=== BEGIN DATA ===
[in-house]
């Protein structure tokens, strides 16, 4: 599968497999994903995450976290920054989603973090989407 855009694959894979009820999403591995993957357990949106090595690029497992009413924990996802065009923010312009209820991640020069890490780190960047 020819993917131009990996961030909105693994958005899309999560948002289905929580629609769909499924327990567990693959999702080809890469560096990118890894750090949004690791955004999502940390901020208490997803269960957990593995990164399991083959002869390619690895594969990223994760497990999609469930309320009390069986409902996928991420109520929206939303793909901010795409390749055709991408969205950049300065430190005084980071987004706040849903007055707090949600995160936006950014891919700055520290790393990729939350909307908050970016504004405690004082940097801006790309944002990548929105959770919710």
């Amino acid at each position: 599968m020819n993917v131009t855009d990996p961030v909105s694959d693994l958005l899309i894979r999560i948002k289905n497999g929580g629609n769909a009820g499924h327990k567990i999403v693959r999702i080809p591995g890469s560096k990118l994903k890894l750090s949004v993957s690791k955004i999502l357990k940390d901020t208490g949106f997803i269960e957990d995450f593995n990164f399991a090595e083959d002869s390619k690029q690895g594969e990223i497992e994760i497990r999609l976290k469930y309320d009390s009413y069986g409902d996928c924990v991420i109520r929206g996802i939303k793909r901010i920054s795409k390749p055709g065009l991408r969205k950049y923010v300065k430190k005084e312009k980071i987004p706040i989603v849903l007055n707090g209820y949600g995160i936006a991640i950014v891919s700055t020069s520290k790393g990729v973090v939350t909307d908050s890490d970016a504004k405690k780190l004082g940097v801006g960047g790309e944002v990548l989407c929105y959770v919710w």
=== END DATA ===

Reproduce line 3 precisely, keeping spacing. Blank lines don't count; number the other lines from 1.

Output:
């Amino acid at each position: 599968m020819n993917v131009t855009d990996p961030v909105s694959d693994l958005l899309i894979r999560i948002k289905n497999g929580g629609n769909a009820g499924h327990k567990i999403v693959r999702i080809p591995g890469s560096k990118l994903k890894l750090s949004v993957s690791k955004i999502l357990k940390d901020t208490g949106f997803i269960e957990d995450f593995n990164f399991a090595e083959d002869s390619k690029q690895g594969e990223i497992e994760i497990r999609l976290k469930y309320d009390s009413y069986g409902d996928c924990v991420i109520r929206g996802i939303k793909r901010i920054s795409k390749p055709g065009l991408r969205k950049y923010v300065k430190k005084e312009k980071i987004p706040i989603v849903l007055n707090g209820y949600g995160i936006a991640i950014v891919s700055t020069s520290k790393g990729v973090v939350t909307d908050s890490d970016a504004k405690k780190l004082g940097v801006g960047g790309e944002v990548l989407c929105y959770v919710w």